Rep. George Darany

On Memorial Day, we honor the countless Americans who have served in the armed forces. There were roughly 658,000 veterans in Michigan last year, approximately one third of whom live in Metro Detroit.

The physical risks of serving in the armed forces are clear. Physical training and combat can result in numerous health complications, including but not limited to arthritis, blindness, missing limbs and broken bones. In addition, these men and women suffer from physical and emotional bruises that linger long after they return home. 

Some suffer from conditions that are not as visible to the naked eye.

Approximately 20 percent of returning veterans exhibit symptoms of having a traumatic brain injury, which occurs when an external force alters brain function or pathology.

TBI can have life-altering effects on memory, sensation, emotions, language, vision, hearing, taste, behavior, balance and motor skills. Many TBI patients do not receive the appropriate level of care and emotional support they need because of the “invisible nature” of a brain injury.

Unlike a broken bone, it can be difficult for outsiders to understand the debilitating symptoms that TBI patients experience or the long road to recovery.

In addition, most health care insurers do not cover cognitive rehabilitation, which is fundamental to effective brain injury treatment. 

The Department of Veterans Affairs estimates that Post Traumatic Stress Disorder affects 11 percent of veterans returning from Afghanistan and 20 percent of veterans returning from Iraq.

Close to 25 percent of veterans are diagnosed with anxiety disorder or adjustment disorder, and roughly 20 percent suffer from depression or substance abuse disorder.

To make matters worse, some of these mental health conditions have compounding effects and overlapping symptoms, making it even harder to ensure that our veterans are receiving the treatment and care they need.

Side effects of PTSD and TBI often elevate feelings of isolation, anxiety, and depression that many veterans experience upon their return home. If left untreated, these health complications can serve as a significant obstacle for our veterans as they work to reintegrate into civilian life, build relationships, and hold a steady job. 

For many, the burdens can be too much to bear. Between 2005 and 2011, approximately 19 percent of veterans in Michigan committed suicide. 

Two years ago, President Obama signed the Veterans Access, Choice and Accountability Act, providing $16.3 billion to hire doctors, open more clinics and build a program that allows veterans facing long delays or long drives to get care from private-sector doctors.

The Associated Press recently conducted an investigation into response delays in VA facilities across the nation.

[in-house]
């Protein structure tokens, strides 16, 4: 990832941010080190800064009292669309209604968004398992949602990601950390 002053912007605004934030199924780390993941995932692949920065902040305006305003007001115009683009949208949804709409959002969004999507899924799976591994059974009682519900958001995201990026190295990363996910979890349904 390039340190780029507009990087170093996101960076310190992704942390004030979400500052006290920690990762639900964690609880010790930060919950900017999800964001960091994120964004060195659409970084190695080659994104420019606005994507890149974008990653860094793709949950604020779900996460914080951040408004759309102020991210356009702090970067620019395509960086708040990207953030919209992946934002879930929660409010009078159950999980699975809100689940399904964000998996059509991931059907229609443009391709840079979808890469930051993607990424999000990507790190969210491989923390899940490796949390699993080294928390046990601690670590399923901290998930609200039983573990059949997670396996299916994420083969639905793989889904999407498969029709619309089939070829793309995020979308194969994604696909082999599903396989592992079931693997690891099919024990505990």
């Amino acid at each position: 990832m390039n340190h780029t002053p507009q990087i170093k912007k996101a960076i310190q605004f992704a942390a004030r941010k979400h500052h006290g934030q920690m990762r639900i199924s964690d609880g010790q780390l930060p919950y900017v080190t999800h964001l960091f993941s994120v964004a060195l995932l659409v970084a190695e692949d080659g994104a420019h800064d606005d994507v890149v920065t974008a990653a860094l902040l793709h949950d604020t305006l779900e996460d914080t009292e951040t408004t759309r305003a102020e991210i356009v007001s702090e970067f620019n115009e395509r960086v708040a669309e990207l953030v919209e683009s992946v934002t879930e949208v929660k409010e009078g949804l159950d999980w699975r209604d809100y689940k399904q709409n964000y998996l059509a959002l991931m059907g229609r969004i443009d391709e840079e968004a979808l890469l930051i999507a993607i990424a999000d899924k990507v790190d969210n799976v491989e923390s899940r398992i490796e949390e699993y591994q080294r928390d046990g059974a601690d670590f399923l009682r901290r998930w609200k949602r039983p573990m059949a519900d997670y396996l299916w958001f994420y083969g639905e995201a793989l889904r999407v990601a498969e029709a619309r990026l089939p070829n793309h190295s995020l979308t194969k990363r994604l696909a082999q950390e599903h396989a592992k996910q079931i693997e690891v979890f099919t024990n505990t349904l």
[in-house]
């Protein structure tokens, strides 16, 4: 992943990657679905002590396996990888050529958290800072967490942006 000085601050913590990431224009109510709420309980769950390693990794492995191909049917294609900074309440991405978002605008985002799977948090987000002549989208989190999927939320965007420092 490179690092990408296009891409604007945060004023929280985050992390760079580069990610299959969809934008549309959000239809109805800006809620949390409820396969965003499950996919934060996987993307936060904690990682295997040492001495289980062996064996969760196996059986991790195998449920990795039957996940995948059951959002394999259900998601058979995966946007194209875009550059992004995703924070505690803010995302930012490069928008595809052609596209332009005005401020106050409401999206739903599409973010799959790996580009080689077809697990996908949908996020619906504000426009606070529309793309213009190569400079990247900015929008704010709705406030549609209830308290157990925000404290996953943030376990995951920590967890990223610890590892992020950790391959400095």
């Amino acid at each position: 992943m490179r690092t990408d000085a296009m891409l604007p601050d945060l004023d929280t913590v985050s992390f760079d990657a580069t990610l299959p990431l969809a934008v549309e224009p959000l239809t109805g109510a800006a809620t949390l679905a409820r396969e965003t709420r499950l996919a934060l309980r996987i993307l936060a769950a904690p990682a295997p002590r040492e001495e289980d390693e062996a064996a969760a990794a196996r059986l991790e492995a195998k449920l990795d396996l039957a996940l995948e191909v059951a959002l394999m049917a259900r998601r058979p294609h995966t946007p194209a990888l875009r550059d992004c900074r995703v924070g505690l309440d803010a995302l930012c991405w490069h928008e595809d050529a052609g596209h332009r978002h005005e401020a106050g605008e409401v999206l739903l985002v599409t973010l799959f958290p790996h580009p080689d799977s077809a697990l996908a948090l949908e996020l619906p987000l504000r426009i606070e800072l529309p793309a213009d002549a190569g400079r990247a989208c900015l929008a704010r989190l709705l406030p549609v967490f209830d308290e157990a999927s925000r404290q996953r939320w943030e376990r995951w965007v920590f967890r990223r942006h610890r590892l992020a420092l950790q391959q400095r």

While wait times were chronically long across the nation, only three VA facilities in Michigan performed worse than the national average over the six month period examined. In Michigan, response times have improved in recent years, but we need to do more to provide our veteran with comprehensive support. 

In the case of my constituent, Alan Debolt, the 31-day average wait time was too long.

Al was diagnosed with cancer after he visited the emergency room of the VA Hospital in Ann Arbor in 2014. His condition was too fragile to wait two months for the first available follow-up appointment and he passed away a mere 7 weeks after his initial diagnosis.

Alan served as a combat medic in Vietnam from 1970 to 1971, and played an active role in the Dearborn community and the Vietnam Veterans of America Chapter 267. 

Since then, Al’s wife Debbie has dedicated herself to improving medical care for future veterans and their families.

This Father’s day, June 14, the Debolt family will begin a 60 mile walk spanning from the Vietnam Veterans Post 267 in Dearborn to the Great Lakes National Cemetery in Holly.

I plan to accompany her on her journey to draw attention to the lack of support for veterans and their families, especially when it comes to health care.

After conversations with several of my constituents and The American Legion, I believe there are a number of things we can do to make our VA facilities more efficient and accessible.

We need to take steps to ensure that VA services are affordable and easily accessible for those living in all geographical regions, including rural areas.

It would also be beneficial to increase our focus on routine care, services that can mean significant improvements for veterans with special needs, including veterans who are homeless, suffering from TBI, mental illness, polytrauma, and injuries caused by chemical exposure.

These men and women have put their lives on the line in service of our country.

With higher than average rates of depression, suicide and unemployment, it is clear to me that saying “thank you” could never be enough to welcome our veterans home.

We need to strongly urge our local, state, and federal leaders that more needs to be done to care for our “forgotten” heroes.

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